Gabriel darted about the room. He’d worked too hard to have her to himself. He wouldn’t give up now. He penetrated the walls, catapulted through the floor, flew through Emmett’s instrument and snapped one cello string.

“Damn it.” Emmett tossed his bow onto the chesterfield. “I’ve got a spare in my case.” He slid from behind his cello and knocked his wine glass over. Crimson spilled onto the wool rug. “Bloody hell. I’m sorry.”

“I got it.” Adrienne retrieved club soda and paper towels from the kitchen. She kneeled on the rug and dabbed at the stain.

Emmett kneeled to help her. They bumped heads. “Sorry.” He laughed. “Damn, I’ve said that a lot tonight.”

“Don’t be sorry. Weird accidents happen all the time in this house.”

A moment of electric silence followed, their faces a foot apart.

Gabriel watched from his favourite corner of the ceiling. The air around him snapped and roiled. His energy climaxed. He launched off the plaster, aimed for Emmett’s heart, and sliced into him.

Emmett’s back arched. He drew in a sharp breath.

“Are you all right?” Adrienne touched his arm.

Heat seared through Gabriel. He stared into her eyes, pinched with concern. He could feel the warmth of her skin.

He reached up and touched his fingertips to her face. Sparks tingled through him. He leaned toward her, parted his lips, and kissed her. Emmett’s heart pounded in Gabriel’s chest. He yanked one strap of her dress down and ran his lips along her neck, her collar bone, and onto her chest.

“Emmett, stop. You’re tearing my dress.”

Gabriel took her by both arms, his nose an inch from hers.

“Adrienne, it’s me.”

She gaped at him. “Gabriel?”

“Yes, darling. I’m inside him. I have a body. We can be together like we always wanted.”

She shook her head. “No. No, we can’t.”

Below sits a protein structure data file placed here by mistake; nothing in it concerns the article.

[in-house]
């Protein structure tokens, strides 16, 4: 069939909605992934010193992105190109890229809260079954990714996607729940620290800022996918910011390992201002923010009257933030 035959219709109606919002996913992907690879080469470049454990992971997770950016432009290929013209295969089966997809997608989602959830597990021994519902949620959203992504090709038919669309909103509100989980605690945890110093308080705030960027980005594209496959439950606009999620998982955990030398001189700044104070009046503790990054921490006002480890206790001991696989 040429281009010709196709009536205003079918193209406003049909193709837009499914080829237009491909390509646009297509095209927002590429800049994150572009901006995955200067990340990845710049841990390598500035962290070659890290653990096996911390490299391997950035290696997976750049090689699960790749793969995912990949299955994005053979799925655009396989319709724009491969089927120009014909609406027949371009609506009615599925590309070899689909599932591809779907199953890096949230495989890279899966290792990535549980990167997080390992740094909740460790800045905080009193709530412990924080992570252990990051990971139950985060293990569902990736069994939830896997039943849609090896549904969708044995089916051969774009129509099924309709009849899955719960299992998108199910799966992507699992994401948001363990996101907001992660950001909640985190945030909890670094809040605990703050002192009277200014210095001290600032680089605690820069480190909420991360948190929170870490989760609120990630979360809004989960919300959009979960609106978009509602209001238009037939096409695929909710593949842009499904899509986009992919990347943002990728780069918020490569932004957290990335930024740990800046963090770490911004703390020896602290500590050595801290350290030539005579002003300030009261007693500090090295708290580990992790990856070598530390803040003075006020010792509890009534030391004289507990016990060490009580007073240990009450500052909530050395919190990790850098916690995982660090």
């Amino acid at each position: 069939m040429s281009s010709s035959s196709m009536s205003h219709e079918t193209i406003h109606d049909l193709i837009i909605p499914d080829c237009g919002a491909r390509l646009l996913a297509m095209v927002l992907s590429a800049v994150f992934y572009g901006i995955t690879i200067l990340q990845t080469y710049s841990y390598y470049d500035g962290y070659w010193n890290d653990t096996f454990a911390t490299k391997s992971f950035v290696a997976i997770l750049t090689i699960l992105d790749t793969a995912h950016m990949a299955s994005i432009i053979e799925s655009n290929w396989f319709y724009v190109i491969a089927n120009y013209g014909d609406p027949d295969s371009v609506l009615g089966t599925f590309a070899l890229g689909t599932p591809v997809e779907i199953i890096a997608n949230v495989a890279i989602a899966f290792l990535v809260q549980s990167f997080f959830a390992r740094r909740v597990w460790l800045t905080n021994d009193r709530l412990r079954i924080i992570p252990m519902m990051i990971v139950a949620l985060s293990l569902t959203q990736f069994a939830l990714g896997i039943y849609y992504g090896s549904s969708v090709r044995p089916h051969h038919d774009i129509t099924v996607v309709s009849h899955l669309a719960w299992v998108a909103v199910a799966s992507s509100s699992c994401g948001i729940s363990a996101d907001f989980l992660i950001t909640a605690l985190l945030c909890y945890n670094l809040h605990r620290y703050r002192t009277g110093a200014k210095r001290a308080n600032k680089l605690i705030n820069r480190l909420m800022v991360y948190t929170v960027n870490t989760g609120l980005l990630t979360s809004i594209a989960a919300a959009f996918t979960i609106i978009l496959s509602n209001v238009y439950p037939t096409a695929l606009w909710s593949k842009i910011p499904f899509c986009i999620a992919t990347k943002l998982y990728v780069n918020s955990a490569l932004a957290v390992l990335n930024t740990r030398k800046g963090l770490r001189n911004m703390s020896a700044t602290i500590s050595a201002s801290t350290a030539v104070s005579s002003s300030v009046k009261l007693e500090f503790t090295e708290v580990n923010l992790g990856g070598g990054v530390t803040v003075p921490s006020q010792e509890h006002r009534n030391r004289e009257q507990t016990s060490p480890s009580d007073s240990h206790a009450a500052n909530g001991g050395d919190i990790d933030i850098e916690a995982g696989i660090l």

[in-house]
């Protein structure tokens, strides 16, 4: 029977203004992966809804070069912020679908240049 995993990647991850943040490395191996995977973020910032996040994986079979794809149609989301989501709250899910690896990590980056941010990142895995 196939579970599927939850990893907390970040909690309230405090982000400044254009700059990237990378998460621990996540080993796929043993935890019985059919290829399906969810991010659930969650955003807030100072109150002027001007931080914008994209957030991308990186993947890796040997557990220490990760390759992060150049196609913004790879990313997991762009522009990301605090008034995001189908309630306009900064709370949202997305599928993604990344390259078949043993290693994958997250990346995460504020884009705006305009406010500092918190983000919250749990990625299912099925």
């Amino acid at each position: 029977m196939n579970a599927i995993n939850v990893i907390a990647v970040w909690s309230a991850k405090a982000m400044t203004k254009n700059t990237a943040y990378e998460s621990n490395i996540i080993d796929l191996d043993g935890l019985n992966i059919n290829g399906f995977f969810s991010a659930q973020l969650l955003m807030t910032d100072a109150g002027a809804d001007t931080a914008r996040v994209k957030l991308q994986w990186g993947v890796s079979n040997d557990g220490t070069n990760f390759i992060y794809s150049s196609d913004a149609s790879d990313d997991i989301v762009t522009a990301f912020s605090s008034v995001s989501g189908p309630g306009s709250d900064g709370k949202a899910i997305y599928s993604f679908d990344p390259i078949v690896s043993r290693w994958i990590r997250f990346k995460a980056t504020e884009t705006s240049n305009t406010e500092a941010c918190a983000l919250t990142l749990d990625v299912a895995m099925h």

Gabriel reared back. The man’s heart pounded in his ears. “What do you mean, no?”

“That’s what you want. I’ve never wanted to be with you. Let Emmett go.”

He slit his eyes. “I love you. I’m protecting you from this oaf, like I protected you from your father.”

“My father?” she whispered.

“He didn’t deserve you, always pulling you onto his lap, touching your hair.”

“You killed my father?” She scurried backwards. “H- how could you?” Her wild eyes searched his face. She reached one hand to her chest and grasped a handful of eggplant polyester at her breast. Her chest heaved with laboured breath. “And my mum?”

“Her heart couldn’t handle two good boos.” He gripped Adrienne’s arms in both human hands and stood, pulling her to her feet.“I rescued you. Can’t you see that? We are meant to be together. Just the two of us.” He leaned in to kiss her.

She turned her head away and struggled against his embrace. “You’re insane. Let me go.” Tears streamed down her cheeks. She yanked herself free, stumbled against the music stand and fell backwards onto the violin. Her face contorted. She screamed and clutched at her chest.

“No, Adrienne!” Gabriel threw his host to his knees and gathered his love in his arms. The tip of the bow, his bow, that bringer of aching beauty and haunting music, protruded from her chest. He reached behind her and pulled it free from her back.

“Gabriel. Don’t.”

Blood gushed over his hands and pooled on the rug. “Adrienne. I didn’t mean to. Don’t leave me. You’re all I have.” He ran his palms over her face and a thumb under one vacant eye.

White light streamed from her body and swirled around him.

“No, no, no!” Gabriel grabbed at the light. It slipped through his fingers, flew to the ceiling, penetrated the walls of his prison and left him. He threw back his head and screamed, clawed at his body, writhed and twisted until he broke free of the confines of Emmett’s earthly form.

Emmett gasped for air and grabbed his chest. He looked down at Adrienne, held his bloody hands in front of his face. “Oh God. What have I done?”


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Quote by Blake

No bird soars too high if he soars with his own wings.

William Blake